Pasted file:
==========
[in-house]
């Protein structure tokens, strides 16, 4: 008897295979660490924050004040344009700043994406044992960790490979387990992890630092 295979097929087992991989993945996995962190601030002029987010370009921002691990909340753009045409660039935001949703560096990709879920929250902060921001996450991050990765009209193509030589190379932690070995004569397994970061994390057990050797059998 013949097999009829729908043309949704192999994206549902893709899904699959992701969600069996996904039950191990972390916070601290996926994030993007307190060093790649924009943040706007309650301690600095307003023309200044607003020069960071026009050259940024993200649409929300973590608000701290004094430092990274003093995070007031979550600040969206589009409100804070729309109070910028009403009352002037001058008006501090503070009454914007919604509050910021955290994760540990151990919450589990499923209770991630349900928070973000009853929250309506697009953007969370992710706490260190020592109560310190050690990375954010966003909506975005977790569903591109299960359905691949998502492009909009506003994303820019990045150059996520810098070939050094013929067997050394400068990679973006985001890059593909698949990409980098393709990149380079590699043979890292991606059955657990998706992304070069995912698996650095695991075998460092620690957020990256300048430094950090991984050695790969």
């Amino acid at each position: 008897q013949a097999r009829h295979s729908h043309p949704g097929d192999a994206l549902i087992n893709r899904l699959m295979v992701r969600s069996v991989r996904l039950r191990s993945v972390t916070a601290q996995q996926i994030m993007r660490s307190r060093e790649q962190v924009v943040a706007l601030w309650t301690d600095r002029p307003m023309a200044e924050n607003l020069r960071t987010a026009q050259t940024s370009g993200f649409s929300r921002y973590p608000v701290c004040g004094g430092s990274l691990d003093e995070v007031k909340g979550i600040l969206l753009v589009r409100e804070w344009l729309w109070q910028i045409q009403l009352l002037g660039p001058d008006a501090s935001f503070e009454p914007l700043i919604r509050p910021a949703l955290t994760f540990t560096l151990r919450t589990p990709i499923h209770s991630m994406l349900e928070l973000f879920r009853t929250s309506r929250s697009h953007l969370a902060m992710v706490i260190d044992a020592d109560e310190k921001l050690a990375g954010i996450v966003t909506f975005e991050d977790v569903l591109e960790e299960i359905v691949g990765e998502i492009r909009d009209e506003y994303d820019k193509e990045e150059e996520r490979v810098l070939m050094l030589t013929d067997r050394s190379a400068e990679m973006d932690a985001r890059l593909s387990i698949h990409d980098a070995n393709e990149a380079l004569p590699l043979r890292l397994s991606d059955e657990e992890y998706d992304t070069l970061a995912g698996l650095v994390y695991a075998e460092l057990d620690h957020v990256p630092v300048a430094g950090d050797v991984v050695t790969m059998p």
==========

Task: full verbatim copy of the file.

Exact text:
[in-house]
């Protein structure tokens, strides 16, 4: 008897295979660490924050004040344009700043994406044992960790490979387990992890630092 295979097929087992991989993945996995962190601030002029987010370009921002691990909340753009045409660039935001949703560096990709879920929250902060921001996450991050990765009209193509030589190379932690070995004569397994970061994390057990050797059998 013949097999009829729908043309949704192999994206549902893709899904699959992701969600069996996904039950191990972390916070601290996926994030993007307190060093790649924009943040706007309650301690600095307003023309200044607003020069960071026009050259940024993200649409929300973590608000701290004094430092990274003093995070007031979550600040969206589009409100804070729309109070910028009403009352002037001058008006501090503070009454914007919604509050910021955290994760540990151990919450589990499923209770991630349900928070973000009853929250309506697009953007969370992710706490260190020592109560310190050690990375954010966003909506975005977790569903591109299960359905691949998502492009909009506003994303820019990045150059996520810098070939050094013929067997050394400068990679973006985001890059593909698949990409980098393709990149380079590699043979890292991606059955657990998706992304070069995912698996650095695991075998460092620690957020990256300048430094950090991984050695790969």
């Amino acid at each position: 008897q013949a097999r009829h295979s729908h043309p949704g097929d192999a994206l549902i087992n893709r899904l699959m295979v992701r969600s069996v991989r996904l039950r191990s993945v972390t916070a601290q996995q996926i994030m993007r660490s307190r060093e790649q962190v924009v943040a706007l601030w309650t301690d600095r002029p307003m023309a200044e924050n607003l020069r960071t987010a026009q050259t940024s370009g993200f649409s929300r921002y973590p608000v701290c004040g004094g430092s990274l691990d003093e995070v007031k909340g979550i600040l969206l753009v589009r409100e804070w344009l729309w109070q910028i045409q009403l009352l002037g660039p001058d008006a501090s935001f503070e009454p914007l700043i919604r509050p910021a949703l955290t994760f540990t560096l151990r919450t589990p990709i499923h209770s991630m994406l349900e928070l973000f879920r009853t929250s309506r929250s697009h953007l969370a902060m992710v706490i260190d044992a020592d109560e310190k921001l050690a990375g954010i996450v966003t909506f975005e991050d977790v569903l591109e960790e299960i359905v691949g990765e998502i492009r909009d009209e506003y994303d820019k193509e990045e150059e996520r490979v810098l070939m050094l030589t013929d067997r050394s190379a400068e990679m973006d932690a985001r890059l593909s387990i698949h990409d980098a070995n393709e990149a380079l004569p590699l043979r890292l397994s991606d059955e657990e992890y998706d992304t070069l970061a995912g698996l650095v994390y695991a075998e460092l057990d620690h957020v990256p630092v300048a430094g950090d050797v991984v050695t790969m059998p």